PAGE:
The Tribunal decided that Principle 2(b) of the Charity Commission's guidance, as detailed above, is too prescriptive and obscure and is wrong in a number of respects.  They also decided that the explanation of Principle 2(c) in the guidance ought to be amended.

The Tribunal helped to define 'public benefit' to some extent by identifying two aspects of the concept, which must both be satisfied in order to be a charity.  They are:

  1. the nature of the charity's purpose itself must be beneficial to the community.  In that sense, the advancement of education would generally be seen to be for the public benefit as long as it satisfies the de minimis test explained below, and
  2. those who may benefit from the carrying out of the purpose must be sufficiently numerous.

 

In order to satisfy aspect 1, the Tribunal agreed with Principle 2(c) of the guidance to the extent that they considered it must be right 'as a matter of principle' that an entity cannot be a charity if its objects exclude the poor.  The Tribunal stated that any provision of a benefit for the poor must be more than merely token or de minimis but, other than this, benefits need not all be for the poor in order to be considered to be for the public benefit.

The Tribunal was unable to define the term 'poor' as it said it will vary depending on the type of charity and will necessarily be decided on a case-by-case basis.  They did confirm, however, that it does not mean destitute and where the trust is not for the relief of poverty it may even include 'people who might be seen as quite well off' in some cases.  Therefore the Tribunal confirmed that an institution may be a charity where it charges for its services without providing any subsidies as long as the cost is within the ability of the not-very-well-off to meet.

Further than this minimum provision for the poor, it is for the trustees of the charities (who will usually be the governors in the case of independent schools) to decide how the actions of the charity should be undertaken to provide for the public benefit.  This is a fact-sensitive decision and will be based on the circumstances of each particular charity.  The Tribunal confirmed that 'there will be one or more minimum benefits below which no reasonable trustees would go but, subject to that, the level of provision and the method of its provision is properly a matter for them and not for the Charity Commission or the Court'.

guidelines for independent schools

The Tribunal was unable to answer the Attorney General's questions on whether hypothetical schools in a number of specific circumstances would satisfy the public benefit test.  However, they did provide some specific guidelines for independent schools to consider.

Governors must ensure that policy decisions regarding access to the school are rational and justifiable in the promotion of the public interest and are not capricious.

Although direct benefits, such as bursaries, are the primary focus for the public benefit test they should not be the only focus.  They confirmed that other benefits such as arrangements for sharing teachers or classrooms with local state schools and making teaching materials available online should also be taken in to account.  Based on their classification of 'poor' the Tribunal could see no reason why the provision of bursaries to students who can pay some, but not all, of the fees should not be seen as being for the public benefit.

Independent schools who offer 'luxury' facilities should consider whether these can really be justified as either part of, or properly ancillary to, the advancement of education.  The Tribunal suggested that these schools should carry out a stringent examination of these facilities and that it will be even more incumbent on these schools to demonstrate a real level of public benefit.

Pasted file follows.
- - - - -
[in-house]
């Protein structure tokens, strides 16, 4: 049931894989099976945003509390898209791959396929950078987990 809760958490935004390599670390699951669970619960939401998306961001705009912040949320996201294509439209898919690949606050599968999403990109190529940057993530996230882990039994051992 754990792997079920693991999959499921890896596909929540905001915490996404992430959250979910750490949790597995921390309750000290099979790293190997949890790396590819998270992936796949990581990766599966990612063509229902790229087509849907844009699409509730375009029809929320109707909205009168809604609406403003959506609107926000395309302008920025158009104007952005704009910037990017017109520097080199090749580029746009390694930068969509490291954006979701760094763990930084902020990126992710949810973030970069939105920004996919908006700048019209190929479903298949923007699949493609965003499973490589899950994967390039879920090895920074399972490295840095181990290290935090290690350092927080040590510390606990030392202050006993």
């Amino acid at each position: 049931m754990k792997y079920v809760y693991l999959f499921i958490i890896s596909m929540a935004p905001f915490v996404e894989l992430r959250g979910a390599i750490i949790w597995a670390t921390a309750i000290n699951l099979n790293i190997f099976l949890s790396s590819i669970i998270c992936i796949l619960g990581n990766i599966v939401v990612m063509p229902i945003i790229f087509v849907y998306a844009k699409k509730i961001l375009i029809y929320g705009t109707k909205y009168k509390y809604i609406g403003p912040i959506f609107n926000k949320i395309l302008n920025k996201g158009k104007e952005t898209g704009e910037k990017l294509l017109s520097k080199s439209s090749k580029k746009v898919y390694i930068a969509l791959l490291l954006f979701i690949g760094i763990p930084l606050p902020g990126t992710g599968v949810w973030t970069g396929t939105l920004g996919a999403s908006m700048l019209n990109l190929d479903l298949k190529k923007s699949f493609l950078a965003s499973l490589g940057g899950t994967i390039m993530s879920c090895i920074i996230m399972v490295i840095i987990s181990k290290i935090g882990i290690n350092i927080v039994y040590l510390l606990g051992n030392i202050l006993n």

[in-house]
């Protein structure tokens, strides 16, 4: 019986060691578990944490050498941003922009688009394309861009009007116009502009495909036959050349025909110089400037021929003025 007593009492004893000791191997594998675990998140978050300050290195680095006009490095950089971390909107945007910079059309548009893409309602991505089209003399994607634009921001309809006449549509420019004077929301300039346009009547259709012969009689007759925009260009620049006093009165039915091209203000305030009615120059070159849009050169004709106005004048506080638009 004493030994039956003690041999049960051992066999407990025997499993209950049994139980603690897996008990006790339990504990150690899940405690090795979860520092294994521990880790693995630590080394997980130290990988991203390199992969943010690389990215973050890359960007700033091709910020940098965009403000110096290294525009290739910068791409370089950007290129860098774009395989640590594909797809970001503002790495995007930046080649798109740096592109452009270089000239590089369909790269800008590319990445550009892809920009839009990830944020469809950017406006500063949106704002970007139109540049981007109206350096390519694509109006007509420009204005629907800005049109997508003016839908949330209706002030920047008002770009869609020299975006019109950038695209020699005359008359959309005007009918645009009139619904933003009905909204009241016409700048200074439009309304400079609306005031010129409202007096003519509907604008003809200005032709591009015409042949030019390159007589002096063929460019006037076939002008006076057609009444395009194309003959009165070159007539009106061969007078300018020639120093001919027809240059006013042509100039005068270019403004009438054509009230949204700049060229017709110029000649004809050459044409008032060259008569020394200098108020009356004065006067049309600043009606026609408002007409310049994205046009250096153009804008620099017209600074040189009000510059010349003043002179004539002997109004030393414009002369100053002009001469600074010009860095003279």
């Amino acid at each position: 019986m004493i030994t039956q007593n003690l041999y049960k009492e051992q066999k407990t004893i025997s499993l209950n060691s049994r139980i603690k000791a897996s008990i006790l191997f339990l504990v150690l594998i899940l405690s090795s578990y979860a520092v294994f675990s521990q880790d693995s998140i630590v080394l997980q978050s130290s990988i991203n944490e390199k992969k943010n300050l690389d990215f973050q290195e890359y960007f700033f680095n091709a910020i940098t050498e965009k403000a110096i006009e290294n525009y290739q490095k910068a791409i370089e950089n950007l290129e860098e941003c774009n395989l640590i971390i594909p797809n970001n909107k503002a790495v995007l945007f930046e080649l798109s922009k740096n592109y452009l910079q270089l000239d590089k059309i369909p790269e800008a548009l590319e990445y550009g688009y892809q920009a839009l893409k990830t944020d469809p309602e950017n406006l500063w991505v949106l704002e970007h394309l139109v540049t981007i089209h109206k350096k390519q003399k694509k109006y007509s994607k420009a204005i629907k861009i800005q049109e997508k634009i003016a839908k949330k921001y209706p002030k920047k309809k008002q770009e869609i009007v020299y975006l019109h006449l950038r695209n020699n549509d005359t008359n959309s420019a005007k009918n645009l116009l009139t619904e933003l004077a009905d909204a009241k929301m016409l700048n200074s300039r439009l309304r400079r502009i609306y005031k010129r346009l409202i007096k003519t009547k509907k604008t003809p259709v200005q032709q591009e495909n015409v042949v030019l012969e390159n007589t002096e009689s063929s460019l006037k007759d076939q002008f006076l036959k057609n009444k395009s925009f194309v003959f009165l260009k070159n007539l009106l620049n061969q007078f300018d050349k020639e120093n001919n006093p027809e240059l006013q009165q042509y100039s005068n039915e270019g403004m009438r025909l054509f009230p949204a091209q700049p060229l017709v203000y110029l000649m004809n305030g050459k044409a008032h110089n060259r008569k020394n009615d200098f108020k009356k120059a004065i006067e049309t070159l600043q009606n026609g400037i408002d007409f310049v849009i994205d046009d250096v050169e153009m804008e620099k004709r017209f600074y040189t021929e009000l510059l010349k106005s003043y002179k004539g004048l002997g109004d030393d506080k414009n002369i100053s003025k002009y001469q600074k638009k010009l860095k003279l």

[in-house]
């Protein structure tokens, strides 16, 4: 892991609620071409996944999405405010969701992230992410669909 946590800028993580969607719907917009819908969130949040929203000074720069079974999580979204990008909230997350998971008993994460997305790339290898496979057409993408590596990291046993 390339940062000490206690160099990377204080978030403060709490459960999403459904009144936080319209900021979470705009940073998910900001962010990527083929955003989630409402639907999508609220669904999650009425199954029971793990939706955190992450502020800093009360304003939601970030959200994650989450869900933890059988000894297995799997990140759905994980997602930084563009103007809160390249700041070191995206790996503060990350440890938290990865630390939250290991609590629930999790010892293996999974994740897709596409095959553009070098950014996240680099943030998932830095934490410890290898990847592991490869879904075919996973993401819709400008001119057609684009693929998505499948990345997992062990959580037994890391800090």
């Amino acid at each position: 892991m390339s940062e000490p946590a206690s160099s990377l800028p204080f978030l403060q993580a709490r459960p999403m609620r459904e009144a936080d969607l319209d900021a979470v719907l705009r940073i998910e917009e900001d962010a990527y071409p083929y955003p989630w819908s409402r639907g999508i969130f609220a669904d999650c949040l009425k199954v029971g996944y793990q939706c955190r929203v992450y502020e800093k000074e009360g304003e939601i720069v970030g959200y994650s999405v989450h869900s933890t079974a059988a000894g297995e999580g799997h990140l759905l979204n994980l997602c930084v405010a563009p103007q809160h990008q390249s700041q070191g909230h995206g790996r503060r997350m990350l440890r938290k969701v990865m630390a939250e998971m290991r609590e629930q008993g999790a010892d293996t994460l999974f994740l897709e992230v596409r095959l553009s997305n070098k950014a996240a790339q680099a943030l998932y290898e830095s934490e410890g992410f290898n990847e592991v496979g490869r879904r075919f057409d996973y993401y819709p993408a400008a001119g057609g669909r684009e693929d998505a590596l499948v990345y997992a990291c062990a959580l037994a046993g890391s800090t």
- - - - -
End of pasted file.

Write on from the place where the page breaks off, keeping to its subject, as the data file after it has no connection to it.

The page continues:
wider implications

Although the Tribunal made clear that the decision itself is confined to the context of educational charities, it recognised that it may have wider implications for other charities, especially ones that charge fees for their services.

The Charity Commission has confirmed that it will amend its public benefit guidance to reflect the Tribunal's decision but that it is likely to consult widely before new guidance is issued.  It is not possible for us to surmise at this stage what this new guidance may include but, based on the decision, it is very unlikely to be able to provide prescriptive rules as to what will and will not satisfy the public benefit 'test'.

In the meantime the Charity Commission has told governors of independent schools to continue as they are to make 'whatever provision for people who can't afford the fees seems right and appropriate to them, provided it is more than minimal or tokenistic' and to report on it through their Trustees' Annual Report in the usual way.

The Charity Commission has suggested that, until new guidance is issued, trustees should look at the Tribunal's decision for guidance, in particular paragraphs 217 – 220 of the decision, which is outlined briefly above.  View the full decision online here.

Some governors are likely to be relieved with this judgment as it allows them to decide for themselves what provisions should be made for the public benefit, almost without constraint.  However the Charity Commission has stated that, although it welcomes the decision, it recognises that some schools will be disappointed that no specific thresholds can be set making it difficult for trustees to know with any certainty whether or not they can be considered to be acting for the public benefit.

Blake Lapthorn's Charities group acts for a number of independent charitable schools as well as institutions in the further and higher education sectors.  In the past year Blake Lapthorn has advised in relation to the conversion of over 40 schools to academy or free school status.

For more information, contact Elizabeth Davis in the Charities group on 023 8085 7011 or email elizabeth.davis@bllaw.co.uk.